As miracles are facts, they, like other facts, may be reported to others; and, as in the case of the miracles in question, bearing the characters which have been described, the competency of any man of ordinary understanding to determine whether they were actually wrought cannot be doubted; if the witnesses are credible, it is reasonable that their testimony should be admitted: for if the testimony be such as, in matters of the greatest moment to us in the affairs of common life, we should not hesitate to act upon; if it be such, that, in the most important affairs, men do uniformly act upon similar or even weaker testimony; it would be mere perverseness to reject it in the case in question; and would argue rather a disinclination to the doctrine which is thus proved than any rational doubt of the sufficiency of the proof itself.
The objection is put in its strongest form by Mr. Hume, in his Essays. and the substance of it is,-Experience is the ground of the credit we give to human testimony; but this experience is by no means constant, for we often find men prevaricate and deceive. On the other hand, it is experience, in like manner, which assures us of those laws of nature, in the violation of which the notion of a miracle consists; but this experience is constant and uniform. A miracle is an event which, from its nature, is inconsistent with our experience; but the falsehood of testimony is not inconsistent with experience: it is contrary to experience that miracles should be true, but not contrary to experience that testimony should be false; and, therefore, no human testimony can, in any case, render them credible.
This argument has been met at large by many authors, but the following extracts afford ample refutation :- "The principle of this objection is, that it is contrary to experience that a miracle should be true; but not contrary to experience that testimony should be false.
"Now there appears a small ambiguity in the term 'experience,' and in the phrases 'contrary to experience,' or 'contradicting experience,' which it may be necessary to remove in the first place. Strictly speaking, the narrative of a fact is then only contrary to experience when the fact is related to have existed at a time and place; at which time and place, we, being present, did not perceive it to exist; as if it should be asserted that, in a particular room, and at a particular hour of a certain day, a man was raised from the dead; in which room, and at the time specified, we being present and looking on, perceived no such event to have taken place.
"Here the assertion is contrary to experience, properly so called; and this is a contrariety which no evidence can surmount. It matters nothing whether the fact be of a miraculous nature or not. But although this be the experience and the contrariety, which Archbishop Tillotson alleged in the quotation with which Mr. Hume opens his Essay, it is certainly not that experience, nor that contrariety, which Mr. Hume himself intended to object. And, short of this, I know no intelligible signification which can be affixed to the term 'contrary to experience,' but one, viz., that of not having ourselves experienced any thing similar to the thing related, or such things not being generally experienced by others. I say, 'not generally;' for to state, concerning the fact in question, that no such thing was ever experienced, or that universal experience is against it, is to assume the subject of the controversy.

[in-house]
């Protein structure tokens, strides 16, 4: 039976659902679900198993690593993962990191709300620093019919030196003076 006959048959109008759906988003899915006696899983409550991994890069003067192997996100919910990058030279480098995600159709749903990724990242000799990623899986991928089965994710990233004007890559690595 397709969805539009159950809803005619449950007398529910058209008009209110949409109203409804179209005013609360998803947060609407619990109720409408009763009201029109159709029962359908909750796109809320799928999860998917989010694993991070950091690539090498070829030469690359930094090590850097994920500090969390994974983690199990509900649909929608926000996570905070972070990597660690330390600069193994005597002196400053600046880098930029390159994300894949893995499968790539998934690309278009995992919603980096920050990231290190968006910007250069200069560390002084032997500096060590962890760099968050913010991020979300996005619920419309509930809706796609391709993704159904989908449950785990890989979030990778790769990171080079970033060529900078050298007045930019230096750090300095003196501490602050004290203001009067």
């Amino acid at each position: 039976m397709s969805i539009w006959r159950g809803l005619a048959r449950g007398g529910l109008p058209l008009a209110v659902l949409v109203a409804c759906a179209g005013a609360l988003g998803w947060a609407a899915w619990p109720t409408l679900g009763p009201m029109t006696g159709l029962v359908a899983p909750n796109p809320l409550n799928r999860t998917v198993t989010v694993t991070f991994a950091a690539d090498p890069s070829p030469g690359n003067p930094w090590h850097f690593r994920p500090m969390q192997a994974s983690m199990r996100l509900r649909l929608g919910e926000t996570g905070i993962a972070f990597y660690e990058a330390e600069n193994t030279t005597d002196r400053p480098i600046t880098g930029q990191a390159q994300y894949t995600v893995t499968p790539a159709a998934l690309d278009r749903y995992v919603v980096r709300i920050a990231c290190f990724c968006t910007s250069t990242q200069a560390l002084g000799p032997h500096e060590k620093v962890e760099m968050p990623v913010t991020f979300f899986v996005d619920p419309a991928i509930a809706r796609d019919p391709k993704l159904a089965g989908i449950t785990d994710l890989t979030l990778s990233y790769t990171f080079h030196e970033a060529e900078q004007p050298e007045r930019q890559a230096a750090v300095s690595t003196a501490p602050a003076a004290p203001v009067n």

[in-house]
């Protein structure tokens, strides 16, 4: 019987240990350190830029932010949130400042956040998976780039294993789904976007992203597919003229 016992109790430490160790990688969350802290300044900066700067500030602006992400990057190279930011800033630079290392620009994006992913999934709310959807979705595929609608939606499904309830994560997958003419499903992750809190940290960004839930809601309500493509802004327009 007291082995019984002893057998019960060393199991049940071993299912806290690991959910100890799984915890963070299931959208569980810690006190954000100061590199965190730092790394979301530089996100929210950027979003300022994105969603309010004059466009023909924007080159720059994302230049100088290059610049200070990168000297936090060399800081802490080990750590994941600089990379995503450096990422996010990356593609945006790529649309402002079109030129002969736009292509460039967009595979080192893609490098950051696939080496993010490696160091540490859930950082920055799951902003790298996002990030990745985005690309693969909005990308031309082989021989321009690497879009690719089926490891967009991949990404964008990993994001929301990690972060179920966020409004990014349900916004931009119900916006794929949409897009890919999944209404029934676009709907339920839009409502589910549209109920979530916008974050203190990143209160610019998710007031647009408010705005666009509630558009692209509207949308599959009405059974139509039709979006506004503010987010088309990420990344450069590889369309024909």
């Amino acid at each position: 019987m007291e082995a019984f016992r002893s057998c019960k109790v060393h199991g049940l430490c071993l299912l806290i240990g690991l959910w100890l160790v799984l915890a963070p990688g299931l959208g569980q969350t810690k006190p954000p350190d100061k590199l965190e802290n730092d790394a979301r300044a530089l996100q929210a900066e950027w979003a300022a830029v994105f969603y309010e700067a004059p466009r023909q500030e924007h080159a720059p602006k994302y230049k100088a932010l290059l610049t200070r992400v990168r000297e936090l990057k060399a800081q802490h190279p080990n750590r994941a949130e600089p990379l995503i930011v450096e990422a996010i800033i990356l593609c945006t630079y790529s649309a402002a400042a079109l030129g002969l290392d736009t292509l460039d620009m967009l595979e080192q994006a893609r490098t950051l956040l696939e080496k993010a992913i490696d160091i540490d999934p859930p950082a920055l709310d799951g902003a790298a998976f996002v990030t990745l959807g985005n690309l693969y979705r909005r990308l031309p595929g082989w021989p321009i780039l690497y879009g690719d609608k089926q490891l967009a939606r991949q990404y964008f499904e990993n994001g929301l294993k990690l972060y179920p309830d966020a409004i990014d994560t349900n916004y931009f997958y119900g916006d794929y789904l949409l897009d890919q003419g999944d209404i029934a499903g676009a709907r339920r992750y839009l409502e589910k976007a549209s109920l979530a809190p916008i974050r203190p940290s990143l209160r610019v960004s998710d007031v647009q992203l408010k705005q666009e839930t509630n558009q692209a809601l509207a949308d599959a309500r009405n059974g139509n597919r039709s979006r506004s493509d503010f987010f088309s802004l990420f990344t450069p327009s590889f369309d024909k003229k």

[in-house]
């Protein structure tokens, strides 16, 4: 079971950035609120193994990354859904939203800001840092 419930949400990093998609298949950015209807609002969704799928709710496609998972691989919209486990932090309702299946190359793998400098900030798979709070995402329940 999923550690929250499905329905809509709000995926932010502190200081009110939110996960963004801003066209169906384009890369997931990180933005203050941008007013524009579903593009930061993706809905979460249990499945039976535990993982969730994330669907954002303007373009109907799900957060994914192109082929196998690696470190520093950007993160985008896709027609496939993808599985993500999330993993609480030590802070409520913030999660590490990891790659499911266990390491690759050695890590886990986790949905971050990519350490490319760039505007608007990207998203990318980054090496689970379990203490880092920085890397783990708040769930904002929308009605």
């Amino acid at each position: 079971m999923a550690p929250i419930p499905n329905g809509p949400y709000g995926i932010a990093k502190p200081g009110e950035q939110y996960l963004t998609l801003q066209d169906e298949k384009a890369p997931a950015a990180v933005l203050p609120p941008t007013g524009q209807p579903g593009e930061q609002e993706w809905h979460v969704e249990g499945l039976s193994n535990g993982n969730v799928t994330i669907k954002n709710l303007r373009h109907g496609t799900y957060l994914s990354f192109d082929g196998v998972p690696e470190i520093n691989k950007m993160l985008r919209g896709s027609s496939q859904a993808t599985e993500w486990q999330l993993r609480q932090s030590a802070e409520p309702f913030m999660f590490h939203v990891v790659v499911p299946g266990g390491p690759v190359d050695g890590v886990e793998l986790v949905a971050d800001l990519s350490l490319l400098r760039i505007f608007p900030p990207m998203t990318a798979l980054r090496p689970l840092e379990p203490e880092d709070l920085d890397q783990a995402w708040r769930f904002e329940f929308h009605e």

"Now the improbability which arises from the want (for this properly is a want, not a contradiction,) of experience, is only equal to the probability there is, that if the thing were true, we should experience things similar to it, or that such things would be generally experienced. Suppose it then to be true, that miracles were wrought upon the first promulgation of Christianity, when nothing but miracles could decide its authority, is it certain that such miracles would he repeated so often, and in so many places, as to become objects of general experience ? Is it a probability approaching to certainty? Is it a probability of any great strength or force? Is it such as no evidence can encounter? And yet this probability is the exact converse, and therefore the exact mea sure of the improbability which arises from the want of experience, and which Mr. Hume represents as invincible by human testimony.
"It is not like alleging a new law of nature, or a new experiment in natural philosophy; because, when these are related, it is expected that, under the same circumstances, the same effect will follow universally; and in proportion as this expectation is justly entertained, the want of a corresponding experience negatives the history. But to expect concerning a miracle, that it should succeed upon a repetition, is to expect that which would make it cease to be a miracle, which is contrary to its nature as such, and would totally destroy the use and purpose for which it was wrought.